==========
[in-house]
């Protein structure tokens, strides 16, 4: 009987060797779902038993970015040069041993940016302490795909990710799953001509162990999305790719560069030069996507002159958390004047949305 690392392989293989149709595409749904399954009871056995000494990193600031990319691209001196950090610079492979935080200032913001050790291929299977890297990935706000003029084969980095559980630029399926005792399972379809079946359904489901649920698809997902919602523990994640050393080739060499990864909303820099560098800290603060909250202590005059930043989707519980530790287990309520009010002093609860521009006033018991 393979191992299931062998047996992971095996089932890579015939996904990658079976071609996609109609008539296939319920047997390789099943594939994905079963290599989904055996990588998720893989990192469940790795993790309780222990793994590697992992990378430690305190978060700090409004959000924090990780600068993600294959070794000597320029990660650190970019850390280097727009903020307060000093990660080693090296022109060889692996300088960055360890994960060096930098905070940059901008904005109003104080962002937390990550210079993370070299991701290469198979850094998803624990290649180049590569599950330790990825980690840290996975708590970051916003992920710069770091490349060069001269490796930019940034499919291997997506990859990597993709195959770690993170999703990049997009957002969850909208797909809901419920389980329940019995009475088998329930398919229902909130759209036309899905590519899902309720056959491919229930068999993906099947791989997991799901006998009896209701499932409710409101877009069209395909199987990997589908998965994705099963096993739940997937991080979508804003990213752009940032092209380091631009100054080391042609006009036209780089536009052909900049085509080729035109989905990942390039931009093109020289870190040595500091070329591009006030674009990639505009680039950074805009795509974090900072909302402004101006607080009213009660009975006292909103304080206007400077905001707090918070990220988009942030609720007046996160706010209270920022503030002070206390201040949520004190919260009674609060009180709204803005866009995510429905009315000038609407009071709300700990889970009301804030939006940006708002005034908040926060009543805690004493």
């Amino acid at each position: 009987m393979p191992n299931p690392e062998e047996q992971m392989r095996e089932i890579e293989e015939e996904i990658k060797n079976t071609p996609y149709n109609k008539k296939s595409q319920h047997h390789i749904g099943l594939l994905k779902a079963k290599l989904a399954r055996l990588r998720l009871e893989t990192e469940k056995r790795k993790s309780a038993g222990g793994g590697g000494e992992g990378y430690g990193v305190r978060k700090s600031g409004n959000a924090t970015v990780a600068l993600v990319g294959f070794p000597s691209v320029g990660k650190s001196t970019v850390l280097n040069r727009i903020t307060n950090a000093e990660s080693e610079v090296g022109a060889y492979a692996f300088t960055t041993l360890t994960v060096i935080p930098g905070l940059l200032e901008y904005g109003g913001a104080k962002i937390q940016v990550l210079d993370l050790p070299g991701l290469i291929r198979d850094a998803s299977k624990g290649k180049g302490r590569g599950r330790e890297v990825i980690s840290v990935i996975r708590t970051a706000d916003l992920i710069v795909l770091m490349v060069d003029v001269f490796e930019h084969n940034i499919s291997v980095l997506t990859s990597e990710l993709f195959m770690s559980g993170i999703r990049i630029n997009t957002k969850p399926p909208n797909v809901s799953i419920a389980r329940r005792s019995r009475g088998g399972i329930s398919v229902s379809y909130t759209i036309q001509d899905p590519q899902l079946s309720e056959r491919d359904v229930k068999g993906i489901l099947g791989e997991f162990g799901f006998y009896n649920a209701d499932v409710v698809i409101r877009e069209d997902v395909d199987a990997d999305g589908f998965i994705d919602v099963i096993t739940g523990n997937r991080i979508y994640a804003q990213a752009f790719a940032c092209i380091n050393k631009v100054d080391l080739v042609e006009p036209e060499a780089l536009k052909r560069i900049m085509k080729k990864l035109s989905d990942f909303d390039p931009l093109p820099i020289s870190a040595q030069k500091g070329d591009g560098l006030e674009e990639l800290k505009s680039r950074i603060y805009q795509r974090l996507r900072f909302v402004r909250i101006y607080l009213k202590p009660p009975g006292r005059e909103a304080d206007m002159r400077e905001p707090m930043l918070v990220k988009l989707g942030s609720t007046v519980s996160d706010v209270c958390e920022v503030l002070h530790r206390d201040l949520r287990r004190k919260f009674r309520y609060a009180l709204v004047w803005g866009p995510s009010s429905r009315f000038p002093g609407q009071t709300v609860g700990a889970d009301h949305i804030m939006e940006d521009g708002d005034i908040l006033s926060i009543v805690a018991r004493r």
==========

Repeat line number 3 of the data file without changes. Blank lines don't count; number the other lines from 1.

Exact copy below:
């Amino acid at each position: 009987m393979p191992n299931p690392e062998e047996q992971m392989r095996e089932i890579e293989e015939e996904i990658k060797n079976t071609p996609y149709n109609k008539k296939s595409q319920h047997h390789i749904g099943l594939l994905k779902a079963k290599l989904a399954r055996l990588r998720l009871e893989t990192e469940k056995r790795k993790s309780a038993g222990g793994g590697g000494e992992g990378y430690g990193v305190r978060k700090s600031g409004n959000a924090t970015v990780a600068l993600v990319g294959f070794p000597s691209v320029g990660k650190s001196t970019v850390l280097n040069r727009i903020t307060n950090a000093e990660s080693e610079v090296g022109a060889y492979a692996f300088t960055t041993l360890t994960v060096i935080p930098g905070l940059l200032e901008y904005g109003g913001a104080k962002i937390q940016v990550l210079d993370l050790p070299g991701l290469i291929r198979d850094a998803s299977k624990g290649k180049g302490r590569g599950r330790e890297v990825i980690s840290v990935i996975r708590t970051a706000d916003l992920i710069v795909l770091m490349v060069d003029v001269f490796e930019h084969n940034i499919s291997v980095l997506t990859s990597e990710l993709f195959m770690s559980g993170i999703r990049i630029n997009t957002k969850p399926p909208n797909v809901s799953i419920a389980r329940r005792s019995r009475g088998g399972i329930s398919v229902s379809y909130t759209i036309q001509d899905p590519q899902l079946s309720e056959r491919d359904v229930k068999g993906i489901l099947g791989e997991f162990g799901f006998y009896n649920a209701d499932v409710v698809i409101r877009e069209d997902v395909d199987a990997d999305g589908f998965i994705d919602v099963i096993t739940g523990n997937r991080i979508y994640a804003q990213a752009f790719a940032c092209i380091n050393k631009v100054d080391l080739v042609e006009p036209e060499a780089l536009k052909r560069i900049m085509k080729k990864l035109s989905d990942f909303d390039p931009l093109p820099i020289s870190a040595q030069k500091g070329d591009g560098l006030e674009e990639l800290k505009s680039r950074i603060y805009q795509r974090l996507r900072f909302v402004r909250i101006y607080l009213k202590p009660p009975g006292r005059e909103a304080d206007m002159r400077e905001p707090m930043l918070v990220k988009l989707g942030s609720t007046v519980s996160d706010v209270c958390e920022v503030l002070h530790r206390d201040l949520r287990r004190k919260f009674r309520y609060a009180l709204v004047w803005g866009p995510s009010s429905r009315f000038p002093g609407q009071t709300v609860g700990a889970d009301h949305i804030m939006e940006d521009g708002d005034i908040l006033s926060i009543v805690a018991r004493r």